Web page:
Other famous tenor roles:

Baritones, like their female counterpart, the mezzos, come in all shapes and sizes. They are common for leading men, villains, and character parts. There are even a few ingenues, or at least roles for young men, in the baritone range, such as Arpad in She Loves Me, and Anthony in Sweeney Todd: The Demon Barber of Fleet Street. Because it is range shared by many singers, there are many subtypes of baritone roles. Villains and leading men in heavier pieces are frequently dramatic baritones, whereas character types are comic baritones, and younger characters or characters in lighter shows are lyric baritones. Because it is the most common male vocal register, the voice can also have an "everyman" implication, and such roles are frequently baritones.

Other famous baritone roles:

Basses are very rare in modern musical theatre, chiefly because there are few vocalists who have sufficient volume at those low registers. Because of the unique qualities of the sound, most bass roles are villains and/or authority figures, and in either case older men. The most notable exceptions to this are Emile de Becque of South Pacific, who is the romantic lead (though still middle-aged), and Joe of Show Boat, who is the wise old black man. Otherwise, bass roles are few and far between, and it is more likely to find bass soloists from the ensemble rather than bass leads. Basso Profundo is when someone has a very low voice even when compared to other basses.

Other famous bass roles:

There are many who also use the term bass-baritone to describe a vocalist with a firm, resonant bass who can sing comfortably in a baritonal tessitura. Several of the roles listed above, such as Sweeney Todd, are frequently categorized as such. The phrase baritenor has come into less formal use to describe the high baritone roles that are increasingly common in modern musical theatre, such as Marius and Enjolras in Les Misérables, Bobby in Company, or The Phantom and Raoul in The Phantom of the Opera.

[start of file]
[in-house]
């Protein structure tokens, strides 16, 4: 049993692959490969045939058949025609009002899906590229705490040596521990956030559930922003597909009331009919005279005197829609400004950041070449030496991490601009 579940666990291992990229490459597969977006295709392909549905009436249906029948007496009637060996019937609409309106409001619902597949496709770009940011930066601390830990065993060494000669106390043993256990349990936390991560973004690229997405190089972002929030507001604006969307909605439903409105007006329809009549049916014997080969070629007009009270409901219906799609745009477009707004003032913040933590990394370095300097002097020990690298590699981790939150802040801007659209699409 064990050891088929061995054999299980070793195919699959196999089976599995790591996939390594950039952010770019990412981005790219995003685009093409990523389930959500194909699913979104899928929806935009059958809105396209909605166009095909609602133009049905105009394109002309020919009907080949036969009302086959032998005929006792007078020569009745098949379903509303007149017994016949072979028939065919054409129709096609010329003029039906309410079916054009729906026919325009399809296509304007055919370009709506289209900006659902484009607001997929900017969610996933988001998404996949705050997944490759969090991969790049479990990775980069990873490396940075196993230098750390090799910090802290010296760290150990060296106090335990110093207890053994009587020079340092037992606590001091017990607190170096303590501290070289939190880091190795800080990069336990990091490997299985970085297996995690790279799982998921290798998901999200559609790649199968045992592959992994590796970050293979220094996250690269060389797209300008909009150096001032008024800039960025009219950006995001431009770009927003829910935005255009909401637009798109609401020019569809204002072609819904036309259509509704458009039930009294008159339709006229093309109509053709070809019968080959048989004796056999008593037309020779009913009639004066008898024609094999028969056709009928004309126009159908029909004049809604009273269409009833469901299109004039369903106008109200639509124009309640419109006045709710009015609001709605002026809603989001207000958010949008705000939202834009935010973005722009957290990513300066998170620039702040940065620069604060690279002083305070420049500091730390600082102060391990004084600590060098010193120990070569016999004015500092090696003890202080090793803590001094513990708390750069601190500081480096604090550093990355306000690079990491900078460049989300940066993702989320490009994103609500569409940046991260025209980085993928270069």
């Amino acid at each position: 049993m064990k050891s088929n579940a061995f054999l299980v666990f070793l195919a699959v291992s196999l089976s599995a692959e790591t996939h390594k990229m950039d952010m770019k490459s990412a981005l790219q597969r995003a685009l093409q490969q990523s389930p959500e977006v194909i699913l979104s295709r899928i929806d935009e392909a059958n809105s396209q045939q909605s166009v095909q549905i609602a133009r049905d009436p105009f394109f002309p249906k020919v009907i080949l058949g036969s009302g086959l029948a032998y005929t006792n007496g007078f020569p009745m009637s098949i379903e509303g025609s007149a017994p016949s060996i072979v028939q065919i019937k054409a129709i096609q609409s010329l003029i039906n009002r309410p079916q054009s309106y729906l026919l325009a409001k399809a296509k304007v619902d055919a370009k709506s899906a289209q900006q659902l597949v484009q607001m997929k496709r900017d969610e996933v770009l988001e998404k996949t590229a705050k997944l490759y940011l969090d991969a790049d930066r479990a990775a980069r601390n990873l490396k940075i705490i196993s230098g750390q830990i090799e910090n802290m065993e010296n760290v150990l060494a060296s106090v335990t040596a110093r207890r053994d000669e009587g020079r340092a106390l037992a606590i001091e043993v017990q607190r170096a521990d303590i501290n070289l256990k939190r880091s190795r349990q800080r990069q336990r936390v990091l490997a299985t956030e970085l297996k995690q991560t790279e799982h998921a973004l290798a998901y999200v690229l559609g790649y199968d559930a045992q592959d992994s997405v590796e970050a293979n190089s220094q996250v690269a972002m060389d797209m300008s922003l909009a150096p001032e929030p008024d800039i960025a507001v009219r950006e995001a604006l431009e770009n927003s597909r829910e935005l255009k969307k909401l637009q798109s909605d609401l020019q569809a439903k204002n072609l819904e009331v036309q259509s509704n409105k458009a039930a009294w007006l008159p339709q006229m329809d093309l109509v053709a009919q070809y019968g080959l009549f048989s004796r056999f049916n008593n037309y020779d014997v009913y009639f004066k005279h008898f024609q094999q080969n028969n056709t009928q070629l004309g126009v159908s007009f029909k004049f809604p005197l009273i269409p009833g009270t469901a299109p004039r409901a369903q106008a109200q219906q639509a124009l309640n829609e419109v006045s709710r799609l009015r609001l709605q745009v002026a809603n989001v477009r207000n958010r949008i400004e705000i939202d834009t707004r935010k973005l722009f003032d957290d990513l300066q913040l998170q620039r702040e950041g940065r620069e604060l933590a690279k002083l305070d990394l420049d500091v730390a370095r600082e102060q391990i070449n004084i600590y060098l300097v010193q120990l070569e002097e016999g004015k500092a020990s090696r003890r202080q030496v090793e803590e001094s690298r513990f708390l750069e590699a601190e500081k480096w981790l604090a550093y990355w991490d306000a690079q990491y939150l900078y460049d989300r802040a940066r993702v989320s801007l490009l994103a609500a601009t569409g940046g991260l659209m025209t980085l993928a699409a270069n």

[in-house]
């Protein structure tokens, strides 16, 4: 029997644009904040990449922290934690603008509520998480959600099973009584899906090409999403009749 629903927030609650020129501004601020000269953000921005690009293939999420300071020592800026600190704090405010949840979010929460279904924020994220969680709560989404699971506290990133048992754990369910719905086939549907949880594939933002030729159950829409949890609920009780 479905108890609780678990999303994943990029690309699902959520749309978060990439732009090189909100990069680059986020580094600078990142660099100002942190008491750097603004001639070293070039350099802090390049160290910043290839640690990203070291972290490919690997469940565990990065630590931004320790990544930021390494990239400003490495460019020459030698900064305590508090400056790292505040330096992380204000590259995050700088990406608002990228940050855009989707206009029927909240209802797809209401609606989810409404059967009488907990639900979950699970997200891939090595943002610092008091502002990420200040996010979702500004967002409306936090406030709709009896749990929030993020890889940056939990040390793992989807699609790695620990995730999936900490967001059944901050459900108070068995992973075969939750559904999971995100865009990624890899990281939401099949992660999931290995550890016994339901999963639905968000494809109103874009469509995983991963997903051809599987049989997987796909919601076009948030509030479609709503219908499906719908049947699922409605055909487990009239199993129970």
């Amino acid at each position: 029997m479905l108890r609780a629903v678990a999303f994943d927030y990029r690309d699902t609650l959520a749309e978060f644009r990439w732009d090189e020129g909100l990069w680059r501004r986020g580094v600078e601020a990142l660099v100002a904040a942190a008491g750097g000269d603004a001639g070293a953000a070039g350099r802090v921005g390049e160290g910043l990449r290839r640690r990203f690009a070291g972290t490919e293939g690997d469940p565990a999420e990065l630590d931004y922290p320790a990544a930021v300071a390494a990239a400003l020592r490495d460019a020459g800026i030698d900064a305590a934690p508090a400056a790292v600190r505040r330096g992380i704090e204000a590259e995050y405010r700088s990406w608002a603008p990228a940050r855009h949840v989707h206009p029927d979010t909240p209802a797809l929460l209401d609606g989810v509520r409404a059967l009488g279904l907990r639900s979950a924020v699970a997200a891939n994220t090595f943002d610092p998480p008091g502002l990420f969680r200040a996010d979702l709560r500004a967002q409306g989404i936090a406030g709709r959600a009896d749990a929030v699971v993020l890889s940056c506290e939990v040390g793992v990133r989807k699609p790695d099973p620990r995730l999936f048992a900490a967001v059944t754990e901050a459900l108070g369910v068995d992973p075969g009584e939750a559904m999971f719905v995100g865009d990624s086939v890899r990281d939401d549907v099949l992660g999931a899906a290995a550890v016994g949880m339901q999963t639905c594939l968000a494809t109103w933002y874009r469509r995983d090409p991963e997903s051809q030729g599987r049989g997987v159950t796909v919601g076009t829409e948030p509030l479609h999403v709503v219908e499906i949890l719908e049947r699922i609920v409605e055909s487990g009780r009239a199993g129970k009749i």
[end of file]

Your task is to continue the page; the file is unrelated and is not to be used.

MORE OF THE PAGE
Usage outside standard musical theatre:

  • The opera sequence from Final Fantasy VI features two male characters: the heroic tenor Draco and the villainous bass Prince Ralse.
  • The four basic voices (sop, alt, ten, bas) are also used to organize and classify singers in just about any genre where singing happens, but rarely involve any personality associations ("How many tenors does it take to change a lightbulb" jokes notwithstanding). Also, this organization only matters when multiple singers will be singing at once; the tenor/bass division is important in a Boy Band, for instance, but Britney Spears' voice part[1] is irrelevant beacuse she's a solo act.
  • The characters in The Decemberists album The Hazards of Love have voice types that match up very well to their roles in the story. Of the female parts, Margaret (Becky Stark), the sweet Love Interest, is a soprano; the villainous Queen (Shara Worden) has a much deeper alto. The parts of William and the Rake are both sung by Colin Meloy, but he tends to sing heroic William's parts higher than the Rake (most evident in "The Rake's Song," where Meloy's voice takes on a much rougher aspect than is featured in the rest of the album).
  • The song "Alto's Lament" is about an alto lamenting the fact that she always gets stuck singing the harmony in big, show-stopping musical numbers instead of the livelier and much more recognizable melody.


  1. Alto, from the sound of things